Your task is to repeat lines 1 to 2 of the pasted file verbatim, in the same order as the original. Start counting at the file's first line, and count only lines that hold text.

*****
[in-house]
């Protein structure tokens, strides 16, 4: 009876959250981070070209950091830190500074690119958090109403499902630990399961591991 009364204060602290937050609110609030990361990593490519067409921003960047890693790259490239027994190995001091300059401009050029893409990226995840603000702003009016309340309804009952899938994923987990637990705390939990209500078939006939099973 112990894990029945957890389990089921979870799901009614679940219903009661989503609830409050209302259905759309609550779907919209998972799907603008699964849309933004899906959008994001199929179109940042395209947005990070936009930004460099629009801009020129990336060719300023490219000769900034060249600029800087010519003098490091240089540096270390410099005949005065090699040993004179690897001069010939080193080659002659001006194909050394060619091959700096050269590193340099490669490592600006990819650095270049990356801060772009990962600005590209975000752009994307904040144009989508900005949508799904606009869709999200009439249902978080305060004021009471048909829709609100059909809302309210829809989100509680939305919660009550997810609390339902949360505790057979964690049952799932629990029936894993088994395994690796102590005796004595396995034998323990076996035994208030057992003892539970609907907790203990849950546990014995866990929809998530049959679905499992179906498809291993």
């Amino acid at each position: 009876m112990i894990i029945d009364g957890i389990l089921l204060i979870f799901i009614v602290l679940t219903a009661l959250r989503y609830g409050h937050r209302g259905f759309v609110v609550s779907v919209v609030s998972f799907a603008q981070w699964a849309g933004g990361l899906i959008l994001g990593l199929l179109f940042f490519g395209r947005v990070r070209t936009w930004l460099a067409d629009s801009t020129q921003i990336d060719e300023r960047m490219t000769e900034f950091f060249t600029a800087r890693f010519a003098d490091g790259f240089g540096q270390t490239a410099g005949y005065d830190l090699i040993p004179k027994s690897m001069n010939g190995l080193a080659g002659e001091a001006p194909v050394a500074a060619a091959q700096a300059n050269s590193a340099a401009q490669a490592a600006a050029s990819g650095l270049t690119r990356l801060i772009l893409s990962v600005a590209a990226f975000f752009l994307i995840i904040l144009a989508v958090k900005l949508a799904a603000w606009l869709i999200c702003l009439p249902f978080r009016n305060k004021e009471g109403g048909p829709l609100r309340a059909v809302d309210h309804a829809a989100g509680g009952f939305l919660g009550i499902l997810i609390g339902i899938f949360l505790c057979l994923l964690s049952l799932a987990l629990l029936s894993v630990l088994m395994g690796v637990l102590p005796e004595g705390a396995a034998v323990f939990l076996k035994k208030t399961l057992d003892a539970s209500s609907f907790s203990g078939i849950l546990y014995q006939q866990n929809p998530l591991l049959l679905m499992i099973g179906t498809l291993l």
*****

[in-house]
């Protein structure tokens, strides 16, 4: 009876959250981070070209950091830190500074690119958090109403499902630990399961591991 009364204060602290937050609110609030990361990593490519067409921003960047890693790259490239027994190995001091300059401009050029893409990226995840603000702003009016309340309804009952899938994923987990637990705390939990209500078939006939099973 112990894990029945957890389990089921979870799901009614679940219903009661989503609830409050209302259905759309609550779907919209998972799907603008699964849309933004899906959008994001199929179109940042395209947005990070936009930004460099629009801009020129990336060719300023490219000769900034060249600029800087010519003098490091240089540096270390410099005949005065090699040993004179690897001069010939080193080659002659001006194909050394060619091959700096050269590193340099490669490592600006990819650095270049990356801060772009990962600005590209975000752009994307904040144009989508900005949508799904606009869709999200009439249902978080305060004021009471048909829709609100059909809302309210829809989100509680939305919660009550997810609390339902949360505790057979964690049952799932629990029936894993088994395994690796102590005796004595396995034998323990076996035994208030057992003892539970609907907790203990849950546990014995866990929809998530049959679905499992179906498809291993």